179. Several other departments have research budgets, including the Ministry of Defence, the Department of Health, and Defra, and there is also a regional dimension to funding:

    There is a strong case for expanding on the Haldane Principle in light of the money and authority now held by the devolved governments and the Regional Development Agencies (RDAs). It is almost universally embraced that university research funding should be driven by the quality of the science and coordinated through the research councils. However, we believe that there is currently a question mark over the effectiveness of the Haldane Principle in insulating this funding from government directions, and particularly the role of the RDAs in this area.[165]

180. We have created four broad-brush maps that go some way towards demonstrating the multifaceted relationship between Government and all the research that it funds. It does so through a multitude of organisations. It would be inappropriate for the same relationship to exist between each of these organisations and Government.

181. The relationships between the Government and the research bodies that it funds should be both explicit and transparent. We recommend that the different streams of research funding are mapped and the nature of the contract between Government and the research bodies described.

119   http://en.wikipedia.org/wiki/Haldane_principle Back

120   Ministry of Reconstruction, Report of Machinery of Government Committee, December 1918, Cd 9230, p 35 Back

121   Ministry of Reconstruction, Report of Machinery of Government Committee, December 1918, Cd 9230, p 34 Back

122   Ministry of Reconstruction, Report of Machinery of Government Committee, December 1918, Cd 9230, p 30 Back

123   Ministry of Reconstruction, Report of Machinery of Government Committee, December 1918, Cd 9230, p 30 Back

124   That is "immune from any suspicion of being biased by administrative considerations against the application of the results of research", Ministry of Reconstruction, Report of Machinery of Government Committee, December 1918, Cd 9230, p 34 Back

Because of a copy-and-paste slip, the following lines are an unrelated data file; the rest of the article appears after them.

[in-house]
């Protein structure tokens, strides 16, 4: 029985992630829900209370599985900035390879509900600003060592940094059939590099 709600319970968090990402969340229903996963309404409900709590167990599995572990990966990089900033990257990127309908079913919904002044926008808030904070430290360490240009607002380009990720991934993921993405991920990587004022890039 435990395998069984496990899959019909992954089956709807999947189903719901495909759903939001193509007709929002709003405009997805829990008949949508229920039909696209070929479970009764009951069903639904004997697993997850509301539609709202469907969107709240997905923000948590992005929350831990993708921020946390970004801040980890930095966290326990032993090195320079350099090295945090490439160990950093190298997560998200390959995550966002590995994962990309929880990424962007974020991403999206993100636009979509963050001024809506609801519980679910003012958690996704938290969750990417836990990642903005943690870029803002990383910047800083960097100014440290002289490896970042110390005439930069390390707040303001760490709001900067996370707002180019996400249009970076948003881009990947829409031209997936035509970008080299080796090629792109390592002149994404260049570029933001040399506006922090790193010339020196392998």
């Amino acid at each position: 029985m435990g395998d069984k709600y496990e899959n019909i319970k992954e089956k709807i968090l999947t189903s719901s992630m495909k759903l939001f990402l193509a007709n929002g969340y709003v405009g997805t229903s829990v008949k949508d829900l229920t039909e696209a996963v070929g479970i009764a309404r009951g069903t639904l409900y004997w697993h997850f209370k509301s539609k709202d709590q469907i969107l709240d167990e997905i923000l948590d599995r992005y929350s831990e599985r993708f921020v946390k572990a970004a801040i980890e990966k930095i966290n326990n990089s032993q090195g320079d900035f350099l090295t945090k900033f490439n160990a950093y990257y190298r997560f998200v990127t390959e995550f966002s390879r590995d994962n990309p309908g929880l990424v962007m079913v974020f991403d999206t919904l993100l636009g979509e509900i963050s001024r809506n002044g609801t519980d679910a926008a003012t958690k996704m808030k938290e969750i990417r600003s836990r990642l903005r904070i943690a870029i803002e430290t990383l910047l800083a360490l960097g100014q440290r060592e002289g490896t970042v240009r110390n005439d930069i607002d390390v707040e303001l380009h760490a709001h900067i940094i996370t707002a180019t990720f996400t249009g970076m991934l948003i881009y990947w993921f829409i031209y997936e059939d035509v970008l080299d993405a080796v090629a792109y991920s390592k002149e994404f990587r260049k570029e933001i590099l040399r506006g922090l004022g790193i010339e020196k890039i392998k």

125   Q 168 Back

126   HC Deb, 9 December 1964, vol 703 cols 1553-1686 Back

127   Cabinet Office, A framework for Government Research and Development, November 1971, para 54 Back

128   Cabinet Office, A framework for Government Research and Development, November 1971, para 8 Back

129   Memorandum to the BSE Inquiry by the Office of Science and Technology, para 6
www.bseinquiry.gov.uk/files/db/do01/tab01.pdf Back

130   House of Lords Science and Technology Committee, 3rd Report of Session 1988-89, Civil R&D, HL 24 Back

131   Memorandum to the BSE Inquiry by the Office of Science and Technology, para 15
www.bseinquiry.gov.uk/files/db/do01/tab01.pdf Back

132   Department of Trade and Industry, Realising Our Potential: A Strategy for Science, Engineering and Technology, May 1993, Cm 2250 Back

133   Speech given at Royal Academy of Engineering on 29 April 2008: www.dius.gov.uk/news_and_speeches/speeches/john_denham/science_funding Back

134   Qq 40-41 Back

135   Ev 258 Back

136   Ligon B, 'Penicillin: its discovery and early development', Seminars in Pediatric Infectious Diseases, vol 15 (2004), pp 52-57 Back

137   Anne Cooper Funderburg, 'Making Teflon stick', Invention & Technology (American Heritage), Summer 2000 Back

138   Kantorovich A & Ne'eman Y, 'Serendipity as a source of evolutionary progress in science', Studies in the History and Philosophy of Science, vol 20 (1989), pp 505-530 Back

139   For a long list of serendipitous discoveries, see http://en.wikipedia.org/wiki/Serendipity Back

140   Ev 240 Back

141   Ev 251 Back

142   Q 41 Back

143   £118 million of savings were agreed in CSR07. £106 million of savings were announced in the Budget. Back

144   HM Treasury, Budget 2009, April 2009, p 130 Back

145   HM Treasury, Budget 2009, April 2009, p 130 Back

146   'State demands £106 million research refocus', Times Higher Education, 30 April 2009 Back

147   Q 170 Back

148   IUSS Committee, Science Budget Allocations, pp 12-14 Back

149   Q 183 Back

150   Qq 193-195 Back

151   Oral evidence taken on 20 May 2009, HC (2008-09) 530-ii, Q 283 Back

152   HMT, DTI and DfES, Science and innovation investment framework 2004-2014, July 2004, p 146 Back

153   HMT, DTI and DfES, Science and innovation investment framework 2004-2014, July 2004, p 147 Back

154   Ev 284 Back

155   Lord Drayson: www.dius.gov.uk/news_and_speeches/speeches/lord_drayson/fst;
John Denham MP: www.dius.gov.uk/news_and_speeches/speeches/john_denham/science_funding;
Lord Mandelson: www.berr.gov.uk/aboutus/ministerialteam/Speeches/page51775.html; and
Prime Minister: oral evidence taken before the Liaison Committee on 12 February 2009, HC (2008-09) 257-i, Q 46 Back

156   IUSS Committee, Science Budget Allocations, para 77 Back

157   IUSS Committee, Seventh Special Report of Session 2007-08, Science Budget Allocations: Government Response to the Committee's Fourth Report of Session 2007-08, HC 639, para 71 Back

158   IUSS Committee, Science Budget Allocations: Government Response to the Committee's Fourth Report of Session 2007-08, para 72 Back

159   HM Treasury, Department of Trade and Industry and Department for Education and Skills, Science and innovation investment framework 2004-2014, July 2004, p 147 Back

160   Qq 33-34 Back

161   Ev 181 Back

162   IUSS Committee, Science Budget Allocations, para 75 Back

163   www.nsf.gov/od/oia/programs/epscor/about.jsp Back

164   See The Allocations of the Science Budget 2008/09 to 2010/11, DIUS, December 2007, for the full science budget figures. Back

165   Ev 111 (Institute of Physics) Back